Assuming the specimens are in the elastic stage, the strain value can be obtained by . The timestrain curves of the test points ① and ②, which are 8 cm and 16 cm away from the center line of the borehole, respectively, in different conditions, are shown in Figure 2 after being transformed by formula 1. Based on the test results, other blasting waves obtained in the test have the same forms as in Figure 2, indicating that the waveform in Figure 2 is universal and representative.
3. Relation of the Division and the Detonation Structure
The blasting wave division in concrete is fairly related to the detonation wave structure. According to ZND detonation theory [13–15], the spread of the shock wave in the dynamite will become the detonation wave. Additionally, the detonation wave structure can be divided into three parts: shock front compressive zone 01, reaction zone 22, and gasexpanding zone.(1)The shock front compressive zone is about 10^{−4} mm wide and has the highest pressure and density, where values suddenly surge.(2)The reaction zone is about 10^{−1} mm wide. The action time is in the order of magnitude of 10^{−1} μs. The head face pressure (i.e., pressure of CJ plane) at 22 is about 1/2 of the wave front pressure at 01, and the density at 22 is about 1/3 of the density at 01.(3)In the gasexpanding zone, the expansion of the detonation products is isentropic, and the air pressure, density, and temperature continue to fall.
As pointed out by Ramulu et al. [16], when the blasting occurs in the concrete, the effect of blasting wave on the concrete is similar to the detonation wave in an explosive and depends on the detonation design parameters. As proven by experiments, the shock wave in rocks is a disturbance at supersonic speed. The medium states (pressure, density, and temperature) at the wave front mutate in fractions of 1 μs, and the particles at the wave front move fast. The result agrees well with those shown in Figure 2, which means that the blasting shock wave in the concrete is the result of the sudden jump in detonation pressure at the wave front compressive zone. However, because the blasting shock wave spreads in the nonexplosion medium, the flowing velocity of the particles right behind the shock front is lower than the spreading velocity of the disturbance. Furthermore, because the shock wave lacks external support, some rarefaction waves exist, leading to an aperiodic decay of each parameter after the shock front in the concrete at 34 μs. Therefore, the shock wave turns into the stress wave. The stress wave amplitude is much smaller than the shock wave amplitude. The stress wave front is also flatter, its action time equals that of the shock wave, and the time of the stress value ascending lasts shorter than when the stress value is descending. The stress wave zone in the concrete may be related to the continuous falling of the pressure and the density between the 11 front plane and the 22 (CJ) plane in the reaction zone. A certain concrete point in the stress zone may also correspond with a point at the CJ plane in the detonation wave. The gasexpanding zone in the concrete is caused by the amorphous isentropic expansion and flow of the detonation product after the CJ plane. And the gasexpanding action mainly causes the deformation, compression, and tension in the rocks, as well as the formation of cracks.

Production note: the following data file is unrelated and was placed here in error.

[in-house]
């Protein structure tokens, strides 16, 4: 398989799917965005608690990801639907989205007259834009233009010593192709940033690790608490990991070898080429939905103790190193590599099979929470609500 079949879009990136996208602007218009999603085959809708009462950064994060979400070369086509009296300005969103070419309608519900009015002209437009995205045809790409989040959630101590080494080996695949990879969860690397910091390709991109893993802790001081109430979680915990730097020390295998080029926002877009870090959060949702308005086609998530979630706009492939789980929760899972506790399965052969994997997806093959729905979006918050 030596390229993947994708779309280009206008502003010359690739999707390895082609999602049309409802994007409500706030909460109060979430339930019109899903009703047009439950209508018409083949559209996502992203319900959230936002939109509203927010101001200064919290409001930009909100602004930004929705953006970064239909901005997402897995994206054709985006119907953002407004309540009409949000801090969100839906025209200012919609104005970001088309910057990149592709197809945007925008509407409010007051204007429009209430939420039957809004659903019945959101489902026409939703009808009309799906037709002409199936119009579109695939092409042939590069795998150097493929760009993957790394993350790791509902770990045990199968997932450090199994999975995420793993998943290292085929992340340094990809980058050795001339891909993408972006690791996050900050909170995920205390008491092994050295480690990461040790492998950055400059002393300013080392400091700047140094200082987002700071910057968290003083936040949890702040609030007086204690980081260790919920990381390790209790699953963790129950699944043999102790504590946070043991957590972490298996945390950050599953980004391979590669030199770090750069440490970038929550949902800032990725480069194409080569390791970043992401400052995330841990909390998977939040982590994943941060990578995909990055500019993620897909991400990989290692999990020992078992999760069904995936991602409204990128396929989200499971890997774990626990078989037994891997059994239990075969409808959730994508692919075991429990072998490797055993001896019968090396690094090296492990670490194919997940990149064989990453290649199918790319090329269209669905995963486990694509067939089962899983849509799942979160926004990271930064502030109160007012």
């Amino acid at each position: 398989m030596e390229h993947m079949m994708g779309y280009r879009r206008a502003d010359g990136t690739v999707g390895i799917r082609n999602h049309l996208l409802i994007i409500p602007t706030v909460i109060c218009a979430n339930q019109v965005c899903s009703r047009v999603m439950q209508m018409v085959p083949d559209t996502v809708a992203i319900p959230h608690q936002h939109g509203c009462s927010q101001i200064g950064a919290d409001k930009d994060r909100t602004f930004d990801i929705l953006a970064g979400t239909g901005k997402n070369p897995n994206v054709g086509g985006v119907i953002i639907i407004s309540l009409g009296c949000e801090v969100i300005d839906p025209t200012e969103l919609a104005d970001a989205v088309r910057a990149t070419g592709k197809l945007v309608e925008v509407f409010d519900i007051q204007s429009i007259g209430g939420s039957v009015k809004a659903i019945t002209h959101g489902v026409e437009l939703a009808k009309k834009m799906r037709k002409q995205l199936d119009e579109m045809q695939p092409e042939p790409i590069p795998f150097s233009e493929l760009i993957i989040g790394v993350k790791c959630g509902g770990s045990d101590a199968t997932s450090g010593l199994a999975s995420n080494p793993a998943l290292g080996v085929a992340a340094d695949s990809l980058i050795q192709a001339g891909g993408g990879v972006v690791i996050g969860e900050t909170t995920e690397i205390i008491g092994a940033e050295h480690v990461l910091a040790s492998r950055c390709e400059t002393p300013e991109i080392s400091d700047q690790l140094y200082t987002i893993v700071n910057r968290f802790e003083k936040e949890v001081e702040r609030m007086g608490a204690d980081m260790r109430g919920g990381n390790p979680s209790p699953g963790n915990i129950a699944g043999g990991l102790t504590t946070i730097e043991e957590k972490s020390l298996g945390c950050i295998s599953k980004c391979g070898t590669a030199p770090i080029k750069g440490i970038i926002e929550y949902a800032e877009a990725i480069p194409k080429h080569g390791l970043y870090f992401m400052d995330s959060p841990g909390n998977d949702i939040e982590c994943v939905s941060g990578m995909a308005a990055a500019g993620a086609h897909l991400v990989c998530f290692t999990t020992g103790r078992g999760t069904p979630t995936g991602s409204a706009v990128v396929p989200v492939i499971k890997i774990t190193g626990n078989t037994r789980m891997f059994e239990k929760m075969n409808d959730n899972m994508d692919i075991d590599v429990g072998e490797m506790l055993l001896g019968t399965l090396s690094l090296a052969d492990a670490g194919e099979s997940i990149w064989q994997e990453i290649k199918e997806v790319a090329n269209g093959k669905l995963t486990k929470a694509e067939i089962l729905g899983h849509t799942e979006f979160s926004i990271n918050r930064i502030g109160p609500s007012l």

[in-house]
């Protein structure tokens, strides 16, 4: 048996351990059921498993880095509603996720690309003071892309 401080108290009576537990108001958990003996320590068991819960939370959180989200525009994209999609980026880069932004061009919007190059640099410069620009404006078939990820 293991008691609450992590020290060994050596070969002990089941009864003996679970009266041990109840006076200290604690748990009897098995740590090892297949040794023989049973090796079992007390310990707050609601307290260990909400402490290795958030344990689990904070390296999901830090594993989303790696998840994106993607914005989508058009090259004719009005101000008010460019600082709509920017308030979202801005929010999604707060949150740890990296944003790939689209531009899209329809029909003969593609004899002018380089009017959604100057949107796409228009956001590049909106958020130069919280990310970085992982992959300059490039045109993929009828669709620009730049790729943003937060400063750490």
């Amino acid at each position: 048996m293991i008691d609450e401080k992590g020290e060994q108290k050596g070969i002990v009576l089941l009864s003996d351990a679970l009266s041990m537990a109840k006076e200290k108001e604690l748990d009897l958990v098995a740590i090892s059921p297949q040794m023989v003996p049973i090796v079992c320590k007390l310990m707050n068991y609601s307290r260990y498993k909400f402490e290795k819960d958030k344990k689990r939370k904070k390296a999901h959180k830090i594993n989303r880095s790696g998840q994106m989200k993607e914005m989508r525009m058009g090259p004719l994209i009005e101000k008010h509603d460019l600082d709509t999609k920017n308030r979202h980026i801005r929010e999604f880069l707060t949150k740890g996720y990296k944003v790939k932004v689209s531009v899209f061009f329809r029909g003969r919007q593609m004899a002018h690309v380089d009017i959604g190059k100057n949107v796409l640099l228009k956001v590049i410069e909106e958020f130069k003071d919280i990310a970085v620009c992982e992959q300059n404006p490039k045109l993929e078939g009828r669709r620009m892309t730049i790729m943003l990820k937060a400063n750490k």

4. Relation of the Wave Division and the Mechanism of Rock Blasting
To summarize various perspectives on the mechanism of rock blasting, Yang et al. [17] considered that the stress wave plays a dominant role in the whole rock blasting process. In terms of time, the shock wave activates the original microcracks in rocks and generates the crushed zone and radial cracks around the borehole first; then the following stress wave widens these cracks, which leads to a reflected tension stress wave failure at the free face; and the explosion gas wedges in the cracks may connects the cracks together. Finally, the rock fragments are thrown out. Owing to the separation of the free face reflected wave and the blasting wave in the temporal domain, the gasexpanding zone right after the shock wave zone being the reflected tension stress wave is impossible, as proven by the measured reflected tension stress wave from the free face. The wave division in this test agrees well with the result of the study by Yang et al. [17], who supposed that the reflected tension stress wave from the free face is negligible.